Journal of periodontology vol:68 issue:4 pages:353-61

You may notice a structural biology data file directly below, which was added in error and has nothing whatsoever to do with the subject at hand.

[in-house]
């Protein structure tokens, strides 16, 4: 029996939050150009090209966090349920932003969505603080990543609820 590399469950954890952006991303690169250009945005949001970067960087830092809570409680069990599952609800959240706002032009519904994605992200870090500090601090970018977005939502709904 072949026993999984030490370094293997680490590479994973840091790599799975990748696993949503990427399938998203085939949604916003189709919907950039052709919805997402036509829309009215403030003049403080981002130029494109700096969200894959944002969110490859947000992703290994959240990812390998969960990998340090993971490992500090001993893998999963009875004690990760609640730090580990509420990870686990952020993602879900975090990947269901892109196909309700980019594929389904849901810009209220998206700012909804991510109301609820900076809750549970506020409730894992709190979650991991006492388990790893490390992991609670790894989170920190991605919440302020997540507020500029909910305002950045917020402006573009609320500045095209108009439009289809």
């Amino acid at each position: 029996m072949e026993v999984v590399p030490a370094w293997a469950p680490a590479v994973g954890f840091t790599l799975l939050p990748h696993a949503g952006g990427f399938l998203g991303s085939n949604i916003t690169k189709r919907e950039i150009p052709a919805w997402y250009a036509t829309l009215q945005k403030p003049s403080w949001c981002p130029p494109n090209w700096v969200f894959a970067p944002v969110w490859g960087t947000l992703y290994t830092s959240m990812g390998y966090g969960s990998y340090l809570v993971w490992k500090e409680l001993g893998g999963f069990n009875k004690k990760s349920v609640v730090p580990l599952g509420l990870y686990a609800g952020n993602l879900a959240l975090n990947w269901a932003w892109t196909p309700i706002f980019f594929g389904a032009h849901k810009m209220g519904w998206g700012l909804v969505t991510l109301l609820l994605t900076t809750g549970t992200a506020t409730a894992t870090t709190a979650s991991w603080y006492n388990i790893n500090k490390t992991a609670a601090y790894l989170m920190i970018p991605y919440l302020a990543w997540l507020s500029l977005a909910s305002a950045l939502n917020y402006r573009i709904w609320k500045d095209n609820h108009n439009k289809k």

The purpose of this study was to evaluate the safety and clinical efficacy of controlled-release tetracycline-containing fibers in patients with refractory periodontitis versus the preceding classical treatment. One hundred twenty-one sites in 20 patients were followed from baseline to 6 months after fiber insertion. Each selected site was > or = 5 mm deep and bled on probing. All 20 patients had at least one site > or = 7 mm which bled on probing. Those pockets remained after intense and repeated conventional therapy (scaling and root planing and often surgery), often including the use of systemic antibiotics. This treatment period, the so-called control period, preceded the experimental period by at least 3 years, when the fibers were placed. Both treatments (in control and test period) were performed in the Department of Periodontology at the University Hospital in Leuven. At the start of the experimental period, all pockets > or = 5 mm were treated by the placement of fibers impregnated with 25% tetracycline. The fibers were removed after 10 days. Probing depth, clinical attachment level, gingival recession, and bleeding on probing were recorded at baseline, and at 1, 3, and 6 months following treatment. Analysis of data from all sites indicated that a significant decrease in probing depth and gain in attachment were present at all follow-up visits. The mean probing depth reduction for sites > or = 7 mm was 3.2 mm at month 6, with a gain in attachment of 2.7 mm, while this was -1.0 mm and -1.9 mm, respectively, during the preceding control period. The fraction of bleeding pockets was reduced from 77% to 27% and from 80% to 77% during the experimental and control periods, respectively. No significant adverse side-effects were observed, except for a transient redness at fiber removal in 2 sites. Fiber insertion appeared to be time-consuming even when the operator was familiarized with the procedure. The results of this study prove that tetracycline-impregnated fibers can reduce probing depth significantly for a period of 6 months in patients not responding to thorough and repeated classical periodontal treatment.